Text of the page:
I have a week off in February, and was thinking of flying out from my icebox (Colorado) and biking from Mobile to Austin, TX.  Does anyone know what weather conditions I might be likely to encounter?  I was going to do the last week in February to maximize light and temperatures.
I rode a modified ST from San Diego to Pensacola from mid February to mid March and thought it was the perfect time of year for the route.  I had frost quite a few nights, but the temperatures got at least to the 50s every day and the riding was pleasant.  I much prefer that to hot weather.  I did have one very cold night (18 F) on top of a pass, but I don't think you are as likely to have that on the section you are planning.  I also saw a little snow by the side of the road on a couple passes, but again not on the section you are asking about.

On the other hand, I rode with a guy from south Florida and he complained about the cold.

Bottom line...  If going again I'd probably pick the same time of year.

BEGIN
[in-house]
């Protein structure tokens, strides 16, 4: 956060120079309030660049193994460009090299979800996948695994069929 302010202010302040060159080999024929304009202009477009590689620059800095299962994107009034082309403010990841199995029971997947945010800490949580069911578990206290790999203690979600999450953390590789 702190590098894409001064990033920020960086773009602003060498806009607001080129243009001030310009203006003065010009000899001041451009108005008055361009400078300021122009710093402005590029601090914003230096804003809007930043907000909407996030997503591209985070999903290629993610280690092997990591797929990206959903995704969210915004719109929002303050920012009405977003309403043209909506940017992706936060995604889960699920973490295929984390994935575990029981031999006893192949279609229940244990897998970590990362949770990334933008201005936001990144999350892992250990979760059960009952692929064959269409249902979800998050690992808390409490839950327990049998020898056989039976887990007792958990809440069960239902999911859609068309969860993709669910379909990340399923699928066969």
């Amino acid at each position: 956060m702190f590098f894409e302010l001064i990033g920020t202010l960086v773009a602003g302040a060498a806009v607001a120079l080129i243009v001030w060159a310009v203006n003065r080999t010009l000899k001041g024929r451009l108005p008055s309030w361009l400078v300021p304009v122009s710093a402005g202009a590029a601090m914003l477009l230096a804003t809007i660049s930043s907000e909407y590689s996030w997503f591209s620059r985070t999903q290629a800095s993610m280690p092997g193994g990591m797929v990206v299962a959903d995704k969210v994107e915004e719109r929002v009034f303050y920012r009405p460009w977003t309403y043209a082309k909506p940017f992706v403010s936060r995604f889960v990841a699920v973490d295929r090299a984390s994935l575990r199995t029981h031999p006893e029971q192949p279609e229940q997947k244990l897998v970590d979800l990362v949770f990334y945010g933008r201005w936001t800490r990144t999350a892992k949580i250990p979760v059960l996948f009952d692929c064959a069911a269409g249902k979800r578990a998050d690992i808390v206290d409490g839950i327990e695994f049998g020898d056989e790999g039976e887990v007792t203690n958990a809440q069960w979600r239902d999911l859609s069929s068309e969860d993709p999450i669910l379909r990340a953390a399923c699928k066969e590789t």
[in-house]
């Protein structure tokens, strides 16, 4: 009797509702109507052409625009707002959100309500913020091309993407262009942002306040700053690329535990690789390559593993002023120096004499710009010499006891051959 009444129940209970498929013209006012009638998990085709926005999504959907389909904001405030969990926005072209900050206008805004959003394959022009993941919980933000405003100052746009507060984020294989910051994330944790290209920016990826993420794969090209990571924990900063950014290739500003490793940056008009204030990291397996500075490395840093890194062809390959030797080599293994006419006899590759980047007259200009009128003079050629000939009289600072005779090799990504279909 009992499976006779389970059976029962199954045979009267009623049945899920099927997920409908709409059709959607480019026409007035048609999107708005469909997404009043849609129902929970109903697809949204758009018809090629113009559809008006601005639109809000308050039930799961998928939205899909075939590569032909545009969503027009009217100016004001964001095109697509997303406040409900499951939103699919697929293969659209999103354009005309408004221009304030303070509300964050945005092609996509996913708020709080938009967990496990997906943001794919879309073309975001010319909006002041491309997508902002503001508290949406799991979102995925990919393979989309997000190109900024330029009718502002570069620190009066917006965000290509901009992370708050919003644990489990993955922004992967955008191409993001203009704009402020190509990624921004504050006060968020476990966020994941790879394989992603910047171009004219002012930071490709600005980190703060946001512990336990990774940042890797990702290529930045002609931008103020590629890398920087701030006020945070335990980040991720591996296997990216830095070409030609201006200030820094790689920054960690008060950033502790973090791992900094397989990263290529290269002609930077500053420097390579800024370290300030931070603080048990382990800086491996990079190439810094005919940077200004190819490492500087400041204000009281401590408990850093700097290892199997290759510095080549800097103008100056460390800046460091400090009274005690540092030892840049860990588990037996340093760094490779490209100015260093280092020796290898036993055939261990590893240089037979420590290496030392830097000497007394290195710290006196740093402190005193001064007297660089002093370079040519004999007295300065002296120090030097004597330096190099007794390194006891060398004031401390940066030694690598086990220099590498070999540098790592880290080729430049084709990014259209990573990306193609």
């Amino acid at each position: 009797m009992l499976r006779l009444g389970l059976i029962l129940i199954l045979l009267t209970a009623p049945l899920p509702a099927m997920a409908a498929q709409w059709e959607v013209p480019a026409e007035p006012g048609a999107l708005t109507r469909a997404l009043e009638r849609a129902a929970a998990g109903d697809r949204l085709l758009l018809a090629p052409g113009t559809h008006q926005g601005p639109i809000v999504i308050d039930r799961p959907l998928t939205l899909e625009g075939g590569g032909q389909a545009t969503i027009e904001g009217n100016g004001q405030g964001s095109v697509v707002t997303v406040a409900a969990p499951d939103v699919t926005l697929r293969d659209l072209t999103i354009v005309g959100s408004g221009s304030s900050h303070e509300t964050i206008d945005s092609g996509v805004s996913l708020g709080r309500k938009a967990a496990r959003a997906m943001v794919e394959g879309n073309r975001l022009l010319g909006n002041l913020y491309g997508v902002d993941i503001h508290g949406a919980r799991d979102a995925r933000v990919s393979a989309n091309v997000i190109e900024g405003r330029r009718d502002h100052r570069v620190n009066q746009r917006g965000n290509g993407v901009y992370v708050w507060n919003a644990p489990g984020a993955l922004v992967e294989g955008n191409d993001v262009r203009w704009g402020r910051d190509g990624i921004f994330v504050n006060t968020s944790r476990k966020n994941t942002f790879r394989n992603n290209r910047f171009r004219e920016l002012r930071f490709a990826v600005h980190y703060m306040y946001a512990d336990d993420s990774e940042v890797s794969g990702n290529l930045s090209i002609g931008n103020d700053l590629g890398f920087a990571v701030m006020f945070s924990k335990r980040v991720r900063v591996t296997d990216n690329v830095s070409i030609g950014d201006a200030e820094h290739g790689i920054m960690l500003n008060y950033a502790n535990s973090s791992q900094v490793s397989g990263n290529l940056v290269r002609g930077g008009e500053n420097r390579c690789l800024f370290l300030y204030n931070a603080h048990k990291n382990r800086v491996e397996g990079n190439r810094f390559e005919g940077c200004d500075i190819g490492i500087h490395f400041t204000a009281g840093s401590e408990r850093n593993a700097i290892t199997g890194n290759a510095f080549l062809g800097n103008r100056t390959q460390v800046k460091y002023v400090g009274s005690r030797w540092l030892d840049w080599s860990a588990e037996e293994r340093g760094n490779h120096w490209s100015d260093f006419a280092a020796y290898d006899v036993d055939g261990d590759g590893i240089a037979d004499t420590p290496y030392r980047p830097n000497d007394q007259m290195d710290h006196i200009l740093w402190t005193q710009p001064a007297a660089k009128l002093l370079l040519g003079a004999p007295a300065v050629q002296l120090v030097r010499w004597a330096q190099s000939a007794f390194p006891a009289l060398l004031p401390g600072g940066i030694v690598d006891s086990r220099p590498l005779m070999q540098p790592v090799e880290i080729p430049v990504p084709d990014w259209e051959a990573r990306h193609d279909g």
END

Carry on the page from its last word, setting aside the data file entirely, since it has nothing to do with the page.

12
Gear Talk / Re: Best type of saddle (besides Brooks)
« on: December 04, 2017, 07:55:29 am »
I have only used Brooks saddles while touring, but I would like to know if anybody uses a different type of saddle? If so, what kind? How do you like it for LONG DISTANCE riding??
I have done a couple coast to coast rides and several other long rides on whatever saddles came with my bikes.  That includes some low end saddles that came on fairly cheap bikes.  I never had any major regrets about using them.

Interestingly enough unless you go back to the saddles I used in the 50s and 60s, the Brooks is the one saddle that I have owned and really disliked.  It was just okay, but nothing special when new and for me went down hill from there.  By the time it really started to show sit bone dimples I really hated it.

My current favorite saddle choice would be one from the WTB Volt line.

FWIW, I use similar low bar cockpit setups (bars 3-5" lower than saddle) for both touring and performance riding so I like the same saddle for all of my road riding whether touring or not.

Also I find that the Volt works well on my mountain bikes, despite the bars being higher than on my road and touring bikes.

13
Routes / Re: Southern Tier with hammock or tent
« on: December 01, 2017, 06:46:23 pm »